Photo by Russian Presidential Press and Information Office / Handout/Anadolu Agency/Getty Images
We can’t have an intelligent conversation about the Trump campaign’s dealings with Russia when we’re focused on a nonsense word.
By Ron Rein / 01.11.2018
“Collusion” is on America’s lips. Cable news personalities say it. The president can’t stop tweeting about it. But every time someone uses the word “collusion” to describe the Trump campaign’s interactions with Russians, the entire country gets collectively dumber. The word has no useful meaning and should be abandoned. Instead, we need to start using the words that Special Counsel Robert Mueller is probably using: “conspiracy” and “coordination.”
The term “collusion” is not entirely meaningless – it’s in the dictionary, and in an unrelated context (antitrust), it is reasonably well-defined. In the Trump-Russia context, however, it has no legal or other agreed meaning. Worse, centering the word “collusion” leads to irrelevant arguments. Harvard Law School Professor Alan Dershowitz asserts on television that “it is not a crime to collude with a foreign country.” President Trump empties the word of any remaining meaning as he tweets:
Hillary Clinton colluded with the Democratic Party in order to beat Crazy Bernie Sanders. Is she allowed to so collude? Unfair to Bernie!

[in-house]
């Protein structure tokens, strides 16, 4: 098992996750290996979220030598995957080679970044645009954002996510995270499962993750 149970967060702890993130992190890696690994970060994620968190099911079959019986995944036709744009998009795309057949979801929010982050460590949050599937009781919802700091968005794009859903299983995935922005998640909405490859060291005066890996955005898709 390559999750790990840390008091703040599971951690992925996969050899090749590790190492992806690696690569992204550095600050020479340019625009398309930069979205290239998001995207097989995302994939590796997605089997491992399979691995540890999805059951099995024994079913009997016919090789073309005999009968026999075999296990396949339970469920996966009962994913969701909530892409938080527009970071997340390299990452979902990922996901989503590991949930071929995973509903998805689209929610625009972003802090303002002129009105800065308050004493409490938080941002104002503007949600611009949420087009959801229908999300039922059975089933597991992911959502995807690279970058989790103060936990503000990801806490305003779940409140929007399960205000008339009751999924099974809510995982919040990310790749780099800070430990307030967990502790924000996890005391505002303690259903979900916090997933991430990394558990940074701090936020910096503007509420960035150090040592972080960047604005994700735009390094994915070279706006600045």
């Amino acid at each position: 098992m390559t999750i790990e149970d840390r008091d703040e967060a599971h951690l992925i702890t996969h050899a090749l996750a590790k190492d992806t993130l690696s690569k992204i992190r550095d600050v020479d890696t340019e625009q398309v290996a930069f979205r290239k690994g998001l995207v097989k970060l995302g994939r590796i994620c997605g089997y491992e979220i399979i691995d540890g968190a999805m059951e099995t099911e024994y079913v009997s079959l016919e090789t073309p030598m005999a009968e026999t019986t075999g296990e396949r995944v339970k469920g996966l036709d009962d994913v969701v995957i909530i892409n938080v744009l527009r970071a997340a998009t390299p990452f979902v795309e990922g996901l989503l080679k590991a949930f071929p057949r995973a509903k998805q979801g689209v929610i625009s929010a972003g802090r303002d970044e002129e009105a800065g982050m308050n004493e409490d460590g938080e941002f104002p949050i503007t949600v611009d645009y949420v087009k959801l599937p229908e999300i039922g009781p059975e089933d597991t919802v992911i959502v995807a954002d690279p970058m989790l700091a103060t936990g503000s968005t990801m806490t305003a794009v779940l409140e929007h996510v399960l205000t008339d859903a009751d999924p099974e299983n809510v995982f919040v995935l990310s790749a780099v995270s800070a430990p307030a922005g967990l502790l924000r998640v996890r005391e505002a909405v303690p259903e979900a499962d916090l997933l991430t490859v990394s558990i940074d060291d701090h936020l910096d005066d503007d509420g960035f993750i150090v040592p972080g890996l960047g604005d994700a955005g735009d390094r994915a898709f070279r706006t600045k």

— Donald J. Trump (@realDonaldTrump) June 25, 2017
— Donald J. Trump (@realDonaldTrump) September 27, 2017
Humpty Dumpty told Alice, “When I use a word, it means just what I choose it to mean – neither more nor less.” That through-the-looking-glass mentality applies to how Trump and his surrogates use “collusion” on cable news and Twitter. Because it has no legal meaning in this context, they can always dismiss newly emerging evidence as not “collusion.” Trump’s campaign chairman, son and son-in-law meet in Trump Tower with Russian nationals, whom they are told are working on behalf of the Russian government, in the hope of gaining information that would benefit the Trump campaign? Not “collusion,” apparently. And who can prove them wrong, when the word has no clear definition?
In the words of George Orwell, “the slovenliness of our language makes it easier for us to have foolish thoughts.” Any sentence that uses the word “collusion” in this context is already halfway to folly.
Imagine that we had cable news and Twitter in 1933 when the FBI was investigating John Dillinger for bank robbery. Bank robbery is a federal crime. But imagine that the media, elected officials and Dillinger himself decided to use the nonsense word “percrustulate” to describe what Dillinger may or may not have done. Dillinger would announce, “I did not percrustulate.” Dillinger’s surrogates would enter TV studios armed with talking points that “percrustulation is not a crime.” It’s hard to have an intelligent discussion centering on a nonsense word.
So what words should we use to describe suspicious Trump-Russia connections in the context of the 2016 presidential campaign? It depends on the context.